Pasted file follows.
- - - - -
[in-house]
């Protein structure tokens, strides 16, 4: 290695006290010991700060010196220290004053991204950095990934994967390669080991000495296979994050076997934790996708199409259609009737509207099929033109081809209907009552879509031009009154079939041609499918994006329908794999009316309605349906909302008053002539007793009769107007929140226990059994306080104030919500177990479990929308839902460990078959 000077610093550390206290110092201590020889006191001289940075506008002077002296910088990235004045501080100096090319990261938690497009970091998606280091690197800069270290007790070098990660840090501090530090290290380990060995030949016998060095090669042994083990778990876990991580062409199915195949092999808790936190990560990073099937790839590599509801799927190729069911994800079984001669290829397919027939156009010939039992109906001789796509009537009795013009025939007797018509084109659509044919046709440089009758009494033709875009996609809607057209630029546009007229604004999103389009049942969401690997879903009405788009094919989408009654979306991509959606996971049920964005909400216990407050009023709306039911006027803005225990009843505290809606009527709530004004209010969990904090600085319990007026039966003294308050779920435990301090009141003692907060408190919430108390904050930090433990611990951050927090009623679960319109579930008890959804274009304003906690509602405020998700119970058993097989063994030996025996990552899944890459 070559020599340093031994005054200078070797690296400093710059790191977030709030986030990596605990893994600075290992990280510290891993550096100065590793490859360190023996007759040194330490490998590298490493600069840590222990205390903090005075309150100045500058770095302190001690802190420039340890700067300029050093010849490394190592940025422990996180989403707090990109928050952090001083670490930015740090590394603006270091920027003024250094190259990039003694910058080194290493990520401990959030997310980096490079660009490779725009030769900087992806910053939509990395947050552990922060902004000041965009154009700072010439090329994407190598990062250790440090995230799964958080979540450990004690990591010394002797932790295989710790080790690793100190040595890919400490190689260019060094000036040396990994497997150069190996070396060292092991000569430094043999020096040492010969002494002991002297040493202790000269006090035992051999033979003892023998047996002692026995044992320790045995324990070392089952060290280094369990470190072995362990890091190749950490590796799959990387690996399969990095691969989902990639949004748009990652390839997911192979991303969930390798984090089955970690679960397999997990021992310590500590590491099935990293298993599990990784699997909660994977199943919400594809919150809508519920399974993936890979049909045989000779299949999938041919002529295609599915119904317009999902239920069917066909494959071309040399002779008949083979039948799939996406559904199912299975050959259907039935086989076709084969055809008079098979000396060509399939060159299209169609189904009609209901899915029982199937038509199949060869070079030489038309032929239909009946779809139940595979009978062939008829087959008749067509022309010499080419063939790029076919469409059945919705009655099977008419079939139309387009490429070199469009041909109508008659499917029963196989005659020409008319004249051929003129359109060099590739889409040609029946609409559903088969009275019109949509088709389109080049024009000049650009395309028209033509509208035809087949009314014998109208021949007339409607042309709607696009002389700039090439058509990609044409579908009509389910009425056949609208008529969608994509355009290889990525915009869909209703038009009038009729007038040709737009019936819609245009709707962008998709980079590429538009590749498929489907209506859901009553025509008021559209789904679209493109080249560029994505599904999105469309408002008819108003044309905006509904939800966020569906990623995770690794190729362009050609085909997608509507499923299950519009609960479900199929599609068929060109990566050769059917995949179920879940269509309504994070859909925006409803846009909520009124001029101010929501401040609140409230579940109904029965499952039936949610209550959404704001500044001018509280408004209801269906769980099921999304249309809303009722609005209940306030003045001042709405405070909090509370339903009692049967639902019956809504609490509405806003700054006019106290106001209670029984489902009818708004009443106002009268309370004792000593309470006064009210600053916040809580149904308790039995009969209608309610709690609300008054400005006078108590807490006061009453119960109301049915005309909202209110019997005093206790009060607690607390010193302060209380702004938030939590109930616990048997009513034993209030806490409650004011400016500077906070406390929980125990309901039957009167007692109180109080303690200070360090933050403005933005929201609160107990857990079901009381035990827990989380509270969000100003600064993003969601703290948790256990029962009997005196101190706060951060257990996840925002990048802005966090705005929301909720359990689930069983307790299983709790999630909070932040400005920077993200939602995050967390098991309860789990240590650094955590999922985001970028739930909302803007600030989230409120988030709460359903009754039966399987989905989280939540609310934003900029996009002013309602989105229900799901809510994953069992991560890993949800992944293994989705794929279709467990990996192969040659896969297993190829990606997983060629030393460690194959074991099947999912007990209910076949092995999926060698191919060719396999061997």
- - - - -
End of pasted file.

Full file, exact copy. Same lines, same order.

[in-house]
């Protein structure tokens, strides 16, 4: 290695006290010991700060010196220290004053991204950095990934994967390669080991000495296979994050076997934790996708199409259609009737509207099929033109081809209907009552879509031009009154079939041609499918994006329908794999009316309605349906909302008053002539007793009769107007929140226990059994306080104030919500177990479990929308839902460990078959 000077610093550390206290110092201590020889006191001289940075506008002077002296910088990235004045501080100096090319990261938690497009970091998606280091690197800069270290007790070098990660840090501090530090290290380990060995030949016998060095090669042994083990778990876990991580062409199915195949092999808790936190990560990073099937790839590599509801799927190729069911994800079984001669290829397919027939156009010939039992109906001789796509009537009795013009025939007797018509084109659509044919046709440089009758009494033709875009996609809607057209630029546009007229604004999103389009049942969401690997879903009405788009094919989408009654979306991509959606996971049920964005909400216990407050009023709306039911006027803005225990009843505290809606009527709530004004209010969990904090600085319990007026039966003294308050779920435990301090009141003692907060408190919430108390904050930090433990611990951050927090009623679960319109579930008890959804274009304003906690509602405020998700119970058993097989063994030996025996990552899944890459 070559020599340093031994005054200078070797690296400093710059790191977030709030986030990596605990893994600075290992990280510290891993550096100065590793490859360190023996007759040194330490490998590298490493600069840590222990205390903090005075309150100045500058770095302190001690802190420039340890700067300029050093010849490394190592940025422990996180989403707090990109928050952090001083670490930015740090590394603006270091920027003024250094190259990039003694910058080194290493990520401990959030997310980096490079660009490779725009030769900087992806910053939509990395947050552990922060902004000041965009154009700072010439090329994407190598990062250790440090995230799964958080979540450990004690990591010394002797932790295989710790080790690793100190040595890919400490190689260019060094000036040396990994497997150069190996070396060292092991000569430094043999020096040492010969002494002991002297040493202790000269006090035992051999033979003892023998047996002692026995044992320790045995324990070392089952060290280094369990470190072995362990890091190749950490590796799959990387690996399969990095691969989902990639949004748009990652390839997911192979991303969930390798984090089955970690679960397999997990021992310590500590590491099935990293298993599990990784699997909660994977199943919400594809919150809508519920399974993936890979049909045989000779299949999938041919002529295609599915119904317009999902239920069917066909494959071309040399002779008949083979039948799939996406559904199912299975050959259907039935086989076709084969055809008079098979000396060509399939060159299209169609189904009609209901899915029982199937038509199949060869070079030489038309032929239909009946779809139940595979009978062939008829087959008749067509022309010499080419063939790029076919469409059945919705009655099977008419079939139309387009490429070199469009041909109508008659499917029963196989005659020409008319004249051929003129359109060099590739889409040609029946609409559903088969009275019109949509088709389109080049024009000049650009395309028209033509509208035809087949009314014998109208021949007339409607042309709607696009002389700039090439058509990609044409579908009509389910009425056949609208008529969608994509355009290889990525915009869909209703038009009038009729007038040709737009019936819609245009709707962008998709980079590429538009590749498929489907209506859901009553025509008021559209789904679209493109080249560029994505599904999105469309408002008819108003044309905006509904939800966020569906990623995770690794190729362009050609085909997608509507499923299950519009609960479900199929599609068929060109990566050769059917995949179920879940269509309504994070859909925006409803846009909520009124001029101010929501401040609140409230579940109904029965499952039936949610209550959404704001500044001018509280408004209801269906769980099921999304249309809303009722609005209940306030003045001042709405405070909090509370339903009692049967639902019956809504609490509405806003700054006019106290106001209670029984489902009818708004009443106002009268309370004792000593309470006064009210600053916040809580149904308790039995009969209608309610709690609300008054400005006078108590807490006061009453119960109301049915005309909202209110019997005093206790009060607690607390010193302060209380702004938030939590109930616990048997009513034993209030806490409650004011400016500077906070406390929980125990309901039957009167007692109180109080303690200070360090933050403005933005929201609160107990857990079901009381035990827990989380509270969000100003600064993003969601703290948790256990029962009997005196101190706060951060257990996840925002990048802005966090705005929301909720359990689930069983307790299983709790999630909070932040400005920077993200939602995050967390098991309860789990240590650094955590999922985001970028739930909302803007600030989230409120988030709460359903009754039966399987989905989280939540609310934003900029996009002013309602989105229900799901809510994953069992991560890993949800992944293994989705794929279709467990990996192969040659896969297993190829990606997983060629030393460690194959074991099947999912007990209910076949092995999926060698191919060719396999061997």